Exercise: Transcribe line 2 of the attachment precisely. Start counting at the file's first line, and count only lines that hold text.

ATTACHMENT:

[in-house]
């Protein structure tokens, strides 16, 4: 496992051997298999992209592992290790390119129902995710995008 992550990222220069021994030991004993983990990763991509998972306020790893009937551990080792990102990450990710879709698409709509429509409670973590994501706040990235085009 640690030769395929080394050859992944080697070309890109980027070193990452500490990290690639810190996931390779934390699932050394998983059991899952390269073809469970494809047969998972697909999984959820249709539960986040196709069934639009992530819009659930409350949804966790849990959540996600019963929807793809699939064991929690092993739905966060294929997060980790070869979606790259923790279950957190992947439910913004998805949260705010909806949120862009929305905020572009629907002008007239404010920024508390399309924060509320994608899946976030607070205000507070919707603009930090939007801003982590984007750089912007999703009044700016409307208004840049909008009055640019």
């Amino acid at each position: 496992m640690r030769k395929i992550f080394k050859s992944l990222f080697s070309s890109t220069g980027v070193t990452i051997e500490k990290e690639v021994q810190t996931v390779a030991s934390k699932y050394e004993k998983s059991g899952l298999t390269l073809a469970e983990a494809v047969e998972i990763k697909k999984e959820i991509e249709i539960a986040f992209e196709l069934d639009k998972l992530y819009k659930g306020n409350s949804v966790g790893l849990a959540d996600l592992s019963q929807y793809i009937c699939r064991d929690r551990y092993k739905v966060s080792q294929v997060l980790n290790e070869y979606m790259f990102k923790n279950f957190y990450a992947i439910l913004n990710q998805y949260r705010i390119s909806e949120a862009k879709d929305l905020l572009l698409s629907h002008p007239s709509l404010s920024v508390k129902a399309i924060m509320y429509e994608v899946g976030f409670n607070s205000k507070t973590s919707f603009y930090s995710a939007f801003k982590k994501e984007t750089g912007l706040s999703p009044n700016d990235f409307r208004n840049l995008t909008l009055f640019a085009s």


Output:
């Protein structure tokens, strides 16, 4: 496992051997298999992209592992290790390119129902995710995008 992550990222220069021994030991004993983990990763991509998972306020790893009937551990080792990102990450990710879709698409709509429509409670973590994501706040990235085009 640690030769395929080394050859992944080697070309890109980027070193990452500490990290690639810190996931390779934390699932050394998983059991899952390269073809469970494809047969998972697909999984959820249709539960986040196709069934639009992530819009659930409350949804966790849990959540996600019963929807793809699939064991929690092993739905966060294929997060980790070869979606790259923790279950957190992947439910913004998805949260705010909806949120862009929305905020572009629907002008007239404010920024508390399309924060509320994608899946976030607070205000507070919707603009930090939007801003982590984007750089912007999703009044700016409307208004840049909008009055640019």